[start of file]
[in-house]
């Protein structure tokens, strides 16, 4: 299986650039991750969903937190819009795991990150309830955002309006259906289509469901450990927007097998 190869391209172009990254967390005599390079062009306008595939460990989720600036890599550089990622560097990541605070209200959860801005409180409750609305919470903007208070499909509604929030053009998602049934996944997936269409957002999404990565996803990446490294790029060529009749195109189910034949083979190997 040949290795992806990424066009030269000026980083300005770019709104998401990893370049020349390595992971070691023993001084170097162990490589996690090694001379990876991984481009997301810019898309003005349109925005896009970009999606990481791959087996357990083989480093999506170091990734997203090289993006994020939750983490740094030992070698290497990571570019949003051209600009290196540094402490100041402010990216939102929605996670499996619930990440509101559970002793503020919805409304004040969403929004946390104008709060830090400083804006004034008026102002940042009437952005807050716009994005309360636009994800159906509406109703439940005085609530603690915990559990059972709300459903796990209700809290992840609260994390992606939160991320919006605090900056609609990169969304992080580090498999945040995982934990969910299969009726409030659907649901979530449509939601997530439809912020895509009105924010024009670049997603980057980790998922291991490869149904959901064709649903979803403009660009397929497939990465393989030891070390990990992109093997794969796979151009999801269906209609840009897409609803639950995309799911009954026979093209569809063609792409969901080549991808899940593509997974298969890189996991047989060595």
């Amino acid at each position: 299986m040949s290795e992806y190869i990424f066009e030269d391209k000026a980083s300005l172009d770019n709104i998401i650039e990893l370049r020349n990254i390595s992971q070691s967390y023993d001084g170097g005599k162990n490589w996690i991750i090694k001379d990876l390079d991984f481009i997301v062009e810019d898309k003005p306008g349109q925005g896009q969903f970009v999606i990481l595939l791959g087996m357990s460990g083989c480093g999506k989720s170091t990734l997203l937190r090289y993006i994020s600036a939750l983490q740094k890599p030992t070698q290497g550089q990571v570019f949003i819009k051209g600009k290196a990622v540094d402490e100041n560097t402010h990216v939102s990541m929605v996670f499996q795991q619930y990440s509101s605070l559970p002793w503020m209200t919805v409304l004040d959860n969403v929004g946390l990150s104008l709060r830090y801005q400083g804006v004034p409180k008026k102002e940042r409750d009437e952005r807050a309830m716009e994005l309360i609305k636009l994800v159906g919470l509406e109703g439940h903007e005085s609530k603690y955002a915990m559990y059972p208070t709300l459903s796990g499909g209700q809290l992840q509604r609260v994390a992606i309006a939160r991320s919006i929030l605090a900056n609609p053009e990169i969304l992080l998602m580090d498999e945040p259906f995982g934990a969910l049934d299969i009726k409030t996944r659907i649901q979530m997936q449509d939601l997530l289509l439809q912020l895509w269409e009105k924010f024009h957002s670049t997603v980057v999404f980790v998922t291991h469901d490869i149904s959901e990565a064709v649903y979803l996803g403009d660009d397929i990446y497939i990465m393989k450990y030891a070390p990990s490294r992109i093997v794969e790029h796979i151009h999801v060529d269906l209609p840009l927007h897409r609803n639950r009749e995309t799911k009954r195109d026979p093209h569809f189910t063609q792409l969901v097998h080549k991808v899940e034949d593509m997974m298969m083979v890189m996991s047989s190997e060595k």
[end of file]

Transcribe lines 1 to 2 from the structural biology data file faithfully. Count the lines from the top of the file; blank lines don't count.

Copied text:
[in-house]
């Protein structure tokens, strides 16, 4: 299986650039991750969903937190819009795991990150309830955002309006259906289509469901450990927007097998 190869391209172009990254967390005599390079062009306008595939460990989720600036890599550089990622560097990541605070209200959860801005409180409750609305919470903007208070499909509604929030053009998602049934996944997936269409957002999404990565996803990446490294790029060529009749195109189910034949083979190997 040949290795992806990424066009030269000026980083300005770019709104998401990893370049020349390595992971070691023993001084170097162990490589996690090694001379990876991984481009997301810019898309003005349109925005896009970009999606990481791959087996357990083989480093999506170091990734997203090289993006994020939750983490740094030992070698290497990571570019949003051209600009290196540094402490100041402010990216939102929605996670499996619930990440509101559970002793503020919805409304004040969403929004946390104008709060830090400083804006004034008026102002940042009437952005807050716009994005309360636009994800159906509406109703439940005085609530603690915990559990059972709300459903796990209700809290992840609260994390992606939160991320919006605090900056609609990169969304992080580090498999945040995982934990969910299969009726409030659907649901979530449509939601997530439809912020895509009105924010024009670049997603980057980790998922291991490869149904959901064709649903979803403009660009397929497939990465393989030891070390990990992109093997794969796979151009999801269906209609840009897409609803639950995309799911009954026979093209569809063609792409969901080549991808899940593509997974298969890189996991047989060595």